Discussion related to the evaluation of the portfolio for other-than-temporary impairment is set forth in Note 1, Summary of significant accounting policies, and Note 3, Securities, of Greene County Bancorp, Inc.’s Annual Report to Shareholders, which is incorporated herein by reference.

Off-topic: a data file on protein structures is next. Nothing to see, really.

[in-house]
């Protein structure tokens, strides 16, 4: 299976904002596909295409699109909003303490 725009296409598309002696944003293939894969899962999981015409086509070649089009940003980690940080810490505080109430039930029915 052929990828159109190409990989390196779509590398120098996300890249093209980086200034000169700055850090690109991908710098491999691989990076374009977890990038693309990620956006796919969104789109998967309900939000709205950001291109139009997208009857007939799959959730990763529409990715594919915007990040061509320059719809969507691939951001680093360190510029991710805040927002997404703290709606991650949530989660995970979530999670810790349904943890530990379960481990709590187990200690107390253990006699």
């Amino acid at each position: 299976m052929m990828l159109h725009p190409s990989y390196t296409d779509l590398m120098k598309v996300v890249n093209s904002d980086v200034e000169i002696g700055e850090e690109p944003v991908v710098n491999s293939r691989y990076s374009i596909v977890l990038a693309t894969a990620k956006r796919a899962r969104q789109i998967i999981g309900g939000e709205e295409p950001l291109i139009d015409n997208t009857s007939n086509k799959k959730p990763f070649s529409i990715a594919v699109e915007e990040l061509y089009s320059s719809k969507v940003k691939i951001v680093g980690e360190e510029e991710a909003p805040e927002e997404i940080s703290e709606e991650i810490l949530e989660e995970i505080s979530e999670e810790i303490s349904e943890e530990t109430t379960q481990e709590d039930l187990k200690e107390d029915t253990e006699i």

Mortgage-Backed and Asset-Backed Securities. The Bank of Greene County and its subsidiary Greene County Commercial Bank purchases mortgage-backed securities in order to: (i) generate positive interest rate spreads with minimal administrative expense; (ii) lower The Bank of Greene County's credit risk as a result of the guarantees provided by Freddie Mac, Fannie Mae, and GNMA or other government sponsored enterprises; and (iii) increase liquidity. At June 30, 2012, the carrying value of mortgage-backed securities (including CMOs) totaled $131.6 million or 22.3% of total assets, of which $59.8 million were classified as available for sale and $71.8 million were classified as held to maturity. CMOs or collateralized mortgage obligations as well as other mortgage-backed securities generally are a type of mortgage-backed bond secured by the cash flow of a pool of mortgages. CMOs have regular principal and interest payments made by borrowers separated into different payment streams, creating several bonds that repay invested capital at different rates. The CMO bond may pay the investor at a different rate than the underlying mortgage pool. Often bonds classified as mortgage-backed securities are considered pass-through securities and payments include principal and interest in a manner that makes them self-amortizing. As a result there is no final lump-sum payment at maturity. The Company does not invest in private label mortgage-backed securities due to the potential for a higher level of credit risk. At June 30, 2012, $527,000 of the mortgage-backed securities were adjustable rate and $131.1 million were fixed rate. The mortgage-backed securities portfolio had a weighted average yield of 2.87% and a weighted average life (including pre-payment assumptions) of 5.6 years at June 30, 2012. The estimated fair value of Company’s mortgage-backed securities at June 30, 2012 was $134.8 million, which was $4.3 million greater than amortized cost as set forth in Note 3, Securities of Greene County Bancorp, Inc.’s Annual Report to Shareholders, which discussion is incorporated herein by reference.